COCA BEANS (B – Trams / Reuters): Dry weather for three straight weeks in most of Ivory Coast’s cocoa regions has damaged the quality of beans and threatens to reduce the size of the April-to-September mid-crop, farmers said on Monday.
Ivory Coast, the world’s top cocoa producer, is in its dry season from mid-November to March. Rain is normally scarce in these months but has been well below average recently.
Farmers said that plantations need good moisture in the next two weeks to strengthen cocoa trees because leaves have become dry and yellow through lack of rain.nSome buyers have been hurrying to buy good beans as the quality and size declines, farmers added.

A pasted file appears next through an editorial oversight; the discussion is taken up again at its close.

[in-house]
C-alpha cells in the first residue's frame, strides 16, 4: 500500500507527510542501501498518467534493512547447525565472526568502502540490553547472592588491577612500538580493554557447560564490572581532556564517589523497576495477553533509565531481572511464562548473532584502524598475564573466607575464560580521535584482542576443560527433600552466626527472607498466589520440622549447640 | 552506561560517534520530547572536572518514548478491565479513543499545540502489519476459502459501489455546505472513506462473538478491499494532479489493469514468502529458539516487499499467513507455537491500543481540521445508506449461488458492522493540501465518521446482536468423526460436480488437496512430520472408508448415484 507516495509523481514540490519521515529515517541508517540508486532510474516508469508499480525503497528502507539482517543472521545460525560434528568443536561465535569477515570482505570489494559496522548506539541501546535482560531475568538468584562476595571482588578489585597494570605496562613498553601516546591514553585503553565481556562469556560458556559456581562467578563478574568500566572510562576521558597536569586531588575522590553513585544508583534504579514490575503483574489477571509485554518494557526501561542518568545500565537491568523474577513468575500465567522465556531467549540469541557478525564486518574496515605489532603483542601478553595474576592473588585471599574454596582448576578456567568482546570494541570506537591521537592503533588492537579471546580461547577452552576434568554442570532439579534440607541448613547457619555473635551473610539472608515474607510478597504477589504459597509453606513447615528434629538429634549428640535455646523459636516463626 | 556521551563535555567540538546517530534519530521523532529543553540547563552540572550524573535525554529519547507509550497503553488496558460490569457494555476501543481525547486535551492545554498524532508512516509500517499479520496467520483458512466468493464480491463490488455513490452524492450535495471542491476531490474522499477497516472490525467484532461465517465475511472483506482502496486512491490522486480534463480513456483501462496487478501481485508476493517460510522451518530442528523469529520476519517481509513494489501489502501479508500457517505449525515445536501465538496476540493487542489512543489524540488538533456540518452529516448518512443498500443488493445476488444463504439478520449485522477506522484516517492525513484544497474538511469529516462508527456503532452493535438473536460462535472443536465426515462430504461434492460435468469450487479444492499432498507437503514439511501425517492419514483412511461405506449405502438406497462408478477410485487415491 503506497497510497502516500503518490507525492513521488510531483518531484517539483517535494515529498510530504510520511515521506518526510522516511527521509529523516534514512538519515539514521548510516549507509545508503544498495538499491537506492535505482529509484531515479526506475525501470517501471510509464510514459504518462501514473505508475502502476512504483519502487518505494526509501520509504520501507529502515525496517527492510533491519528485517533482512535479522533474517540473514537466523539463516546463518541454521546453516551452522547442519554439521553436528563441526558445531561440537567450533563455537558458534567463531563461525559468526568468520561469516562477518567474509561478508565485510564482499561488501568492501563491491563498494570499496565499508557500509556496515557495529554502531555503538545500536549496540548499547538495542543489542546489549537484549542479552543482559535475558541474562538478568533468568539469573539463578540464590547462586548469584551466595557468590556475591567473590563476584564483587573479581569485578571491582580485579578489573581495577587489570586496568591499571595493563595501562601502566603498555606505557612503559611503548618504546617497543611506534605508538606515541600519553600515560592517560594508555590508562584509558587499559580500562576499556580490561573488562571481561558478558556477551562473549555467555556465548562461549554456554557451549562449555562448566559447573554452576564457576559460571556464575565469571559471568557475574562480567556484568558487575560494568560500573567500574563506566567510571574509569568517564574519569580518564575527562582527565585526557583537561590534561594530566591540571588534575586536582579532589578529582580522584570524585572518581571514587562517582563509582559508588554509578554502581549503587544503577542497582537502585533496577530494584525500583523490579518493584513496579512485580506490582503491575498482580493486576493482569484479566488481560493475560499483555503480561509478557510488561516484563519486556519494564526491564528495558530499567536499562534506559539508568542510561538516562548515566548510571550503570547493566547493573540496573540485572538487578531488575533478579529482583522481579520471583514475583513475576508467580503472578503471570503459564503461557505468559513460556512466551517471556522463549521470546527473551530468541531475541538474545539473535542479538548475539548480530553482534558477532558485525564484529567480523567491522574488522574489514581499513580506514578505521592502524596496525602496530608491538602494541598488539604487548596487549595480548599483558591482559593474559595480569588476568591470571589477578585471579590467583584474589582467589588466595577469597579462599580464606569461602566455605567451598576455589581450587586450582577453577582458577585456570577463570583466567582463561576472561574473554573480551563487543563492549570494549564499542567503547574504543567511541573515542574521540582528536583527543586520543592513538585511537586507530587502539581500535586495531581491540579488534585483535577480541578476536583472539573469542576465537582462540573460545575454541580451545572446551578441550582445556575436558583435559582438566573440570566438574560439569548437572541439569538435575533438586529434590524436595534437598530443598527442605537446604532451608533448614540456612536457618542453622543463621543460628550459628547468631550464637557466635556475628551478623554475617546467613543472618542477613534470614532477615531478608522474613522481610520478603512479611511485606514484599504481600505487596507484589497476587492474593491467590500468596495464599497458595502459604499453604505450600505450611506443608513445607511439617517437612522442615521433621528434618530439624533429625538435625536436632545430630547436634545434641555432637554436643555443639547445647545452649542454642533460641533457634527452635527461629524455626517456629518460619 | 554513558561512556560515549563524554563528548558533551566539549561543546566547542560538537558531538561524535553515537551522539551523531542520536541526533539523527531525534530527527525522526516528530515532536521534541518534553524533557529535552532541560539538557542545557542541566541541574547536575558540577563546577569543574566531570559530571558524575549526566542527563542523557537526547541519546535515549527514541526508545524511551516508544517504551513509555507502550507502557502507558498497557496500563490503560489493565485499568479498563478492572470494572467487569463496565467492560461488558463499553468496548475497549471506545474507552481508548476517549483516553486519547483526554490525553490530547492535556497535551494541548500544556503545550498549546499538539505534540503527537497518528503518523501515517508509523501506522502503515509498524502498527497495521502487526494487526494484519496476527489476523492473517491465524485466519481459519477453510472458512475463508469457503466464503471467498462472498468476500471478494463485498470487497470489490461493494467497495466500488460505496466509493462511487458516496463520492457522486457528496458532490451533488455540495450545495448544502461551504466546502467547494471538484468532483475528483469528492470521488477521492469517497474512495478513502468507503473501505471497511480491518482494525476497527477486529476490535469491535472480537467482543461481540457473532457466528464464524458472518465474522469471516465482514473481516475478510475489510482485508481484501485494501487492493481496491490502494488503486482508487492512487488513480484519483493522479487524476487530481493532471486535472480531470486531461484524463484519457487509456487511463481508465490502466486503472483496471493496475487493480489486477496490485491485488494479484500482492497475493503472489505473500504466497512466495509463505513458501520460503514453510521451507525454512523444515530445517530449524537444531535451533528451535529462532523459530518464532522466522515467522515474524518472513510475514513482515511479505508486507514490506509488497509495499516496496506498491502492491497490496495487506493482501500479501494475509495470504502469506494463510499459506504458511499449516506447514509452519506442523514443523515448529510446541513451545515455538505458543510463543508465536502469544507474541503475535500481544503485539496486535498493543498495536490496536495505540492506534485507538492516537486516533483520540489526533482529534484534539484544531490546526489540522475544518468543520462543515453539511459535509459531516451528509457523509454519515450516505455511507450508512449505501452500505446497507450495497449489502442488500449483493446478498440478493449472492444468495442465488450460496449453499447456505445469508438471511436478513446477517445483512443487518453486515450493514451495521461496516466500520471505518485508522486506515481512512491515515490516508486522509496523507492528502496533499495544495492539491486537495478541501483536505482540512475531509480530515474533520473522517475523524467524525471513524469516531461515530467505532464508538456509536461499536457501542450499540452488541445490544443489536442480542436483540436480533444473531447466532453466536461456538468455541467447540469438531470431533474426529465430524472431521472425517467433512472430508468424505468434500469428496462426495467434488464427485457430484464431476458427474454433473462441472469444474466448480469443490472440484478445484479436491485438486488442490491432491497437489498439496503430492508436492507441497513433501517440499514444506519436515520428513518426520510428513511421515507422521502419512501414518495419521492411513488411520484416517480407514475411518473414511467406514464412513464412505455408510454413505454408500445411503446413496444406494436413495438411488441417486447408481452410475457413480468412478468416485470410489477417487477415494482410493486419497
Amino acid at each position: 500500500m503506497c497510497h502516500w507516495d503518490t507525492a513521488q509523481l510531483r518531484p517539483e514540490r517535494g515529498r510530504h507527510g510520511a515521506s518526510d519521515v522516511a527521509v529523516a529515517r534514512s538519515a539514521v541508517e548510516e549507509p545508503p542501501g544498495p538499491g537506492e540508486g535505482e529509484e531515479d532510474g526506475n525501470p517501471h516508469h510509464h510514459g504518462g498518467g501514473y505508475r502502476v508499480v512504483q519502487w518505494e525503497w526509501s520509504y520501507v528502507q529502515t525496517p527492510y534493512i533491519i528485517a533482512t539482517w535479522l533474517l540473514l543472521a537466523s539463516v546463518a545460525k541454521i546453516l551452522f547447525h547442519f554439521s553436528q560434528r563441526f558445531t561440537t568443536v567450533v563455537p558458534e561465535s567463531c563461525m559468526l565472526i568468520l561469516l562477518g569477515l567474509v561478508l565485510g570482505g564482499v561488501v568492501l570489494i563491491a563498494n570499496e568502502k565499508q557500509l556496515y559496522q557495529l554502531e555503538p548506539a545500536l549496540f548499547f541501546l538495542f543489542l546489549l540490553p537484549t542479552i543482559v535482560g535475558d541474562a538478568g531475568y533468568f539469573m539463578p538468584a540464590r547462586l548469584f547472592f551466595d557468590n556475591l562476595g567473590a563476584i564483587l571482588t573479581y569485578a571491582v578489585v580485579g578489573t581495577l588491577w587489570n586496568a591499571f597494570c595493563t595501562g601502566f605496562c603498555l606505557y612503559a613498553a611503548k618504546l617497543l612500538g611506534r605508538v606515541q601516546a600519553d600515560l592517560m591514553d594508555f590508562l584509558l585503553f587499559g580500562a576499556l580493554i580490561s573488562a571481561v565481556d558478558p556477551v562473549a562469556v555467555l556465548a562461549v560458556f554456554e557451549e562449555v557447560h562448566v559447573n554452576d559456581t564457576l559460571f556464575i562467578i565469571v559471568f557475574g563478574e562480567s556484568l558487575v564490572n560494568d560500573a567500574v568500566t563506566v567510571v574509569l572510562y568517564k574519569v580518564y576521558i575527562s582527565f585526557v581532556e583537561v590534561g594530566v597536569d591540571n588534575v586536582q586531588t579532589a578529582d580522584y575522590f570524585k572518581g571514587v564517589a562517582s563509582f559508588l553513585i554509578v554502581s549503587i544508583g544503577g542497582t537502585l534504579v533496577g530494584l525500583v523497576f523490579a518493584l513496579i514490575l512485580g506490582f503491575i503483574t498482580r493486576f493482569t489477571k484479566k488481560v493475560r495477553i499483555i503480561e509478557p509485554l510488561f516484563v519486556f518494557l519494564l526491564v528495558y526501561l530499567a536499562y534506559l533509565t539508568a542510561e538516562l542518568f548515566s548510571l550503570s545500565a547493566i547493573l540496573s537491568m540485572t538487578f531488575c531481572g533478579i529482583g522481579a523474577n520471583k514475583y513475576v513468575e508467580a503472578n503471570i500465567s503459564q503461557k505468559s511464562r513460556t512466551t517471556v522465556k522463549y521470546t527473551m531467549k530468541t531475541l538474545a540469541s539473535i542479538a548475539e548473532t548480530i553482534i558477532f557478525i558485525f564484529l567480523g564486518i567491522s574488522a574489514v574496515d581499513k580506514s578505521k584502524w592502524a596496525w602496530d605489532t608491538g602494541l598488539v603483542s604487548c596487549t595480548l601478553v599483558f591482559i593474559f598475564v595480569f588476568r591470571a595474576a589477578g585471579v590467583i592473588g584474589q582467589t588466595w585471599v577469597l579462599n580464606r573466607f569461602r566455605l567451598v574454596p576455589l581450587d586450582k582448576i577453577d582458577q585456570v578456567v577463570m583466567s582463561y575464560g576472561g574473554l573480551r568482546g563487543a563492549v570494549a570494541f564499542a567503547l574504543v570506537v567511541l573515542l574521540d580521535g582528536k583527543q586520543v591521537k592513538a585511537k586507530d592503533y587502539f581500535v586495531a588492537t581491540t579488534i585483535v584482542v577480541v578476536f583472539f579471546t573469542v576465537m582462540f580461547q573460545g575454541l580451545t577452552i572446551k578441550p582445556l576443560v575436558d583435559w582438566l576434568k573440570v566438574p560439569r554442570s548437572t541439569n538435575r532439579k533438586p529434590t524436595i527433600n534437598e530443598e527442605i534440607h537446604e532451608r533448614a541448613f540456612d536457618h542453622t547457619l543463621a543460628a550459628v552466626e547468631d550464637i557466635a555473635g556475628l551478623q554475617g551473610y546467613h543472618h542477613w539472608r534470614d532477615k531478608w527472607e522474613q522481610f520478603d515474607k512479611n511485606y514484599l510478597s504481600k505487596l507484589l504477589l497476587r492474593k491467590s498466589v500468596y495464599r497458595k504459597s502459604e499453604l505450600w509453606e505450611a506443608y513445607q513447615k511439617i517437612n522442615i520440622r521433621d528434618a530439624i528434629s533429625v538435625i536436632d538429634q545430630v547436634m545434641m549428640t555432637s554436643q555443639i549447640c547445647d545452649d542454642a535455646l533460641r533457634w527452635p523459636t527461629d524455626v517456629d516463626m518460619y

Major exporters look for 100 beans per 100 grams, but some cooperatives told Reuters that it was starting to take 110 or 115 beans to make 100 grams.
“The soil moisture is starting to decline strongly. We need rain in the next few weeks for the mid-crop to start well,” said Alain Zouko, who farms near Soubre, where rainfall last week was only 0.1 millimetres (mm), 6.5 mm below the five-year average.
There was 0.2 mm of rain in Agboville last week, 5.8 mm below the average, and 0.2 mm in Abengourou, 4.4 mm below the average. There was no rain in Divo.
In the centre-western region of Daloa and the central regions of Bongouanou and Yamoussoukro, where it did not rain last week, farmers said that cocoa trees were suffering and local buyers were reluctant to buy at the guaranteed farmgate price of 825 CFA francs ($1.43) per kg because of the quality.